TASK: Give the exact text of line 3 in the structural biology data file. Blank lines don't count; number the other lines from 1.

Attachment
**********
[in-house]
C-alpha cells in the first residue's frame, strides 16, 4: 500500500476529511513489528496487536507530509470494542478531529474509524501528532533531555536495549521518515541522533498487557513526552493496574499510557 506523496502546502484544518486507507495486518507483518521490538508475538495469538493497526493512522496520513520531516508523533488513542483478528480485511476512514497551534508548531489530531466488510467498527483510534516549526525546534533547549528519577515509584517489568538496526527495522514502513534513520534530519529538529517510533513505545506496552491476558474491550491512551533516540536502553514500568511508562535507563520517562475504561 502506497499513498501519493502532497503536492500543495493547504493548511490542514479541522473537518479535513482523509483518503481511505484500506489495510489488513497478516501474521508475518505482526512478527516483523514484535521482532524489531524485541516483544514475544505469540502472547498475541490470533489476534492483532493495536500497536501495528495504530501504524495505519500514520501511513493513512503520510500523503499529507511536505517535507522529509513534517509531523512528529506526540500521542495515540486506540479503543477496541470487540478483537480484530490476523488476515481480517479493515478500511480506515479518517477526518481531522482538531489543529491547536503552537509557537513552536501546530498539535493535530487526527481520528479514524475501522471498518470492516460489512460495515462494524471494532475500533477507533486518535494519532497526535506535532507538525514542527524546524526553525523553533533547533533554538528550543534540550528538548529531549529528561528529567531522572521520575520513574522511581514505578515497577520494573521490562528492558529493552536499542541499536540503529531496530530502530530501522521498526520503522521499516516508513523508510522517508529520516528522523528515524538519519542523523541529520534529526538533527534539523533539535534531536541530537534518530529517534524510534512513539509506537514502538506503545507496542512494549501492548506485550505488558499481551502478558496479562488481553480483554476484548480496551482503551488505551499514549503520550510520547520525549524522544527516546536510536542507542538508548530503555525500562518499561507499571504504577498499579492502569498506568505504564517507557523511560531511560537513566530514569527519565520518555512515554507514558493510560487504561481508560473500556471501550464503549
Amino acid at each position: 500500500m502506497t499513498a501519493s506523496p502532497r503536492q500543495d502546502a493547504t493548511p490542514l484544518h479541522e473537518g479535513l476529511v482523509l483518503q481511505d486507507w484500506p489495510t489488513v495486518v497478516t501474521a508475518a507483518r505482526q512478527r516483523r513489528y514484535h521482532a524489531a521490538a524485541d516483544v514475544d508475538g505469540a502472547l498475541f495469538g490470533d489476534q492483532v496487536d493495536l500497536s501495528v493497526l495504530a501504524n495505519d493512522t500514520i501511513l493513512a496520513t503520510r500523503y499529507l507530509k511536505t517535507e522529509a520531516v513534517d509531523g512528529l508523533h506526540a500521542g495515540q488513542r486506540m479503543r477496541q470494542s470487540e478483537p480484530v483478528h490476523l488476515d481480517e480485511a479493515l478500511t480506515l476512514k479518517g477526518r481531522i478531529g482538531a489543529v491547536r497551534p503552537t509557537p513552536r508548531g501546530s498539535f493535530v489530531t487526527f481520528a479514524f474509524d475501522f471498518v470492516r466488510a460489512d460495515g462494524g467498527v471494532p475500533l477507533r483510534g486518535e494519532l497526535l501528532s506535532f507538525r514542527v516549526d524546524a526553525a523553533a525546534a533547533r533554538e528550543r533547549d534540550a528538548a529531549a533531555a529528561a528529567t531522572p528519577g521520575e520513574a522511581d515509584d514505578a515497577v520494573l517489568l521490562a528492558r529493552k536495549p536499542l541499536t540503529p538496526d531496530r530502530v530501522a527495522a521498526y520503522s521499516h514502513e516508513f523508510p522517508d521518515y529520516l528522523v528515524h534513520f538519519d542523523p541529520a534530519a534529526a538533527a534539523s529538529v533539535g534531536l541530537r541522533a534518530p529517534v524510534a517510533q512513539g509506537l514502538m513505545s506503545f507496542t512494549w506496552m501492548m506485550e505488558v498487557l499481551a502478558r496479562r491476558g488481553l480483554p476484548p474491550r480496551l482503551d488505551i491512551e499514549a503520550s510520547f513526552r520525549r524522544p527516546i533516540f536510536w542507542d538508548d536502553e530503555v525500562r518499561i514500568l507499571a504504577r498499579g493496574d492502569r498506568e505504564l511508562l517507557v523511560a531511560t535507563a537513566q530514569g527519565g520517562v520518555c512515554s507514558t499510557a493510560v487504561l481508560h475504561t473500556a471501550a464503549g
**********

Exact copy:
Amino acid at each position: 500500500m502506497t499513498a501519493s506523496p502532497r503536492q500543495d502546502a493547504t493548511p490542514l484544518h479541522e473537518g479535513l476529511v482523509l483518503q481511505d486507507w484500506p489495510t489488513v495486518v497478516t501474521a508475518a507483518r505482526q512478527r516483523r513489528y514484535h521482532a524489531a521490538a524485541d516483544v514475544d508475538g505469540a502472547l498475541f495469538g490470533d489476534q492483532v496487536d493495536l500497536s501495528v493497526l495504530a501504524n495505519d493512522t500514520i501511513l493513512a496520513t503520510r500523503y499529507l507530509k511536505t517535507e522529509a520531516v513534517d509531523g512528529l508523533h506526540a500521542g495515540q488513542r486506540m479503543r477496541q470494542s470487540e478483537p480484530v483478528h490476523l488476515d481480517e480485511a479493515l478500511t480506515l476512514k479518517g477526518r481531522i478531529g482538531a489543529v491547536r497551534p503552537t509557537p513552536r508548531g501546530s498539535f493535530v489530531t487526527f481520528a479514524f474509524d475501522f471498518v470492516r466488510a460489512d460495515g462494524g467498527v471494532p475500533l477507533r483510534g486518535e494519532l497526535l501528532s506535532f507538525r514542527v516549526d524546524a526553525a523553533a525546534a533547533r533554538e528550543r533547549d534540550a528538548a529531549a533531555a529528561a528529567t531522572p528519577g521520575e520513574a522511581d515509584d514505578a515497577v520494573l517489568l521490562a528492558r529493552k536495549p536499542l541499536t540503529p538496526d531496530r530502530v530501522a527495522a521498526y520503522s521499516h514502513e516508513f523508510p522517508d521518515y529520516l528522523v528515524h534513520f538519519d542523523p541529520a534530519a534529526a538533527a534539523s529538529v533539535g534531536l541530537r541522533a534518530p529517534v524510534a517510533q512513539g509506537l514502538m513505545s506503545f507496542t512494549w506496552m501492548m506485550e505488558v498487557l499481551a502478558r496479562r491476558g488481553l480483554p476484548p474491550r480496551l482503551d488505551i491512551e499514549a503520550s510520547f513526552r520525549r524522544p527516546i533516540f536510536w542507542d538508548d536502553e530503555v525500562r518499561i514500568l507499571a504504577r498499579g493496574d492502569r498506568e505504564l511508562l517507557v523511560a531511560t535507563a537513566q530514569g527519565g520517562v520518555c512515554s507514558t499510557a493510560v487504561l481508560h475504561t473500556a471501550a464503549g